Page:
Readers may download the entire report from Source: Bank of Canada. A few worth-mentioning points:
– A home purchase triggers the biggest liability most families will ever take on. The value of housing-related debt in Canada has nearly tripled over the past decade to $1.3 trillion. This debt is also the single largest exposure for Canadian financial institutions, with real estate loans making up more than 40 per cent of the assets of Canadian banks, up from about 30 per cent a decade ago.
– Financial vulnerabilities have increased as a result. Canadians are now as indebted (relative to their income) as the Americans and the British (Chart 9). The Bank estimates that the proportion of Canadian households that would be highly vulnerable to an adverse economic shock has risen to its highest level in nine years, despite improving economic conditions and the ongoing low level of interest rates.5
– Domestic demand factors are not the only forces at work. Some Asian wealth is being invested in selected international housing markets as those investors seek out diversification and hard assets. This has become a familiar phenomenon in this city. Partly as a consequence, the average selling price of a home in Vancouver is now nearly 11 times the average Vancouver family’s household income, a multiple similar to those seen in Hong Kong and Sydney—cities that have also become part of a more globalized real estate market. Such valuations are extreme in both Canada and globally (Chart 16).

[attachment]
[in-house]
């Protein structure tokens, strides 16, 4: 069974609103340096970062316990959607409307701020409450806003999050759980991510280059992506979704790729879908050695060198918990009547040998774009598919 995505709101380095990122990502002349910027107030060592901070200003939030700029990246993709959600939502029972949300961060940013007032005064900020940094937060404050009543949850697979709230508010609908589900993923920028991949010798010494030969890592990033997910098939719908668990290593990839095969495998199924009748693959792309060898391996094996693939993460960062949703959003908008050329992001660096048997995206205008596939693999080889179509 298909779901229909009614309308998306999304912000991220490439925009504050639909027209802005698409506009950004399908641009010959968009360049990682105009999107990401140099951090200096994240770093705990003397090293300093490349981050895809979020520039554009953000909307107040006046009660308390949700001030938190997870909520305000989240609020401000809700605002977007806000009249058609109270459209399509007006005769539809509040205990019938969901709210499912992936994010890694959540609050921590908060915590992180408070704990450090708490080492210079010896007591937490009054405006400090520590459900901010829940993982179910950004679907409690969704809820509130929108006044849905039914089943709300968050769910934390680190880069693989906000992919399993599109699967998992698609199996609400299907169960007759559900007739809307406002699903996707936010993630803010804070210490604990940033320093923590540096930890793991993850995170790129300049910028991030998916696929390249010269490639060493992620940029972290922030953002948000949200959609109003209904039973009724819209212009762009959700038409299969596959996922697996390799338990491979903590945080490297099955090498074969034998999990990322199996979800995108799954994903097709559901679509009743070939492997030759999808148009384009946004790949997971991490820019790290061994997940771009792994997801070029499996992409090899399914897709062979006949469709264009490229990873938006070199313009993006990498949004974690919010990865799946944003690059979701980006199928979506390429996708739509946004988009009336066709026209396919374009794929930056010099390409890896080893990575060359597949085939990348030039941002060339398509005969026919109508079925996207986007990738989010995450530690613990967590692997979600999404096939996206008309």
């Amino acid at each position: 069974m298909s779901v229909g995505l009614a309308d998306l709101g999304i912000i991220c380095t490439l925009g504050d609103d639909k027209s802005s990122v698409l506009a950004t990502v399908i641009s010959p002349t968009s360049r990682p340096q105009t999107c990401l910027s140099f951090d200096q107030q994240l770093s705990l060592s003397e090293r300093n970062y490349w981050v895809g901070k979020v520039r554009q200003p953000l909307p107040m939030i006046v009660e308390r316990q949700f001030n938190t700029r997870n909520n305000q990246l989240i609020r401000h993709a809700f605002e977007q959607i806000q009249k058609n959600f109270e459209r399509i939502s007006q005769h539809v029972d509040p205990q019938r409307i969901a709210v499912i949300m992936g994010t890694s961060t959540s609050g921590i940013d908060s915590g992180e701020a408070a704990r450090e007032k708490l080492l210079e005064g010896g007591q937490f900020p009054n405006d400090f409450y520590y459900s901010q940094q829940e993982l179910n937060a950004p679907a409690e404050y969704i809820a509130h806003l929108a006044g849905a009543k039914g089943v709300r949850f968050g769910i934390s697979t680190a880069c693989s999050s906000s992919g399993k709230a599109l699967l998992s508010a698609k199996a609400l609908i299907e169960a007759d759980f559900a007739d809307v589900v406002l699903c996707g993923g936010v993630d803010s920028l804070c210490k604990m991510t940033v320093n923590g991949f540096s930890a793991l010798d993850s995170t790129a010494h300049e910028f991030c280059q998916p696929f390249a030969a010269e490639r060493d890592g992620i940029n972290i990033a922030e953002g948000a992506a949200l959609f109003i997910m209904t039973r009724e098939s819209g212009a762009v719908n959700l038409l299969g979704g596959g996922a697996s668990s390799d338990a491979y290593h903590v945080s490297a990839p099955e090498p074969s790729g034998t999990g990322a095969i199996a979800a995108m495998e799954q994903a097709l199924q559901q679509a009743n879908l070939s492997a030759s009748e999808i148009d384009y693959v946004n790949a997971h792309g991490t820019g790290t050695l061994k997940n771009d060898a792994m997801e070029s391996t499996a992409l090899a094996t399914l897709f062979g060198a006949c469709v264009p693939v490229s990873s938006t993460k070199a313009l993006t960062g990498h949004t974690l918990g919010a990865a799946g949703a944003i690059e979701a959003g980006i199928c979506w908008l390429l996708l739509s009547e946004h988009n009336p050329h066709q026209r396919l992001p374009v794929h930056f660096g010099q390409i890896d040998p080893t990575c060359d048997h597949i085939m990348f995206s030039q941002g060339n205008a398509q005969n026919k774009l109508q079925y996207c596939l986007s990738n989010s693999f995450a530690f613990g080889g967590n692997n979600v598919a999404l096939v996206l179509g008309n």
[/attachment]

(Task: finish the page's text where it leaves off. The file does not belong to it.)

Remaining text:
– While measures of housing affordability remain favourable, this is largely because interest rates are unusually low. Rates will not remain at their current levels forever. The impact of eventual increases is likely to be greater than in previous cycles, given the higher stock of debt owed by Canadian households. At a 4 per cent real mortgage interest rate—equivalent to the average rate since 1995—affordability falls to its worst level in 16 years (Chart 17).10 As I have observed, some markets are already severely unaffordable even at current rates.
Source: Bank of Canada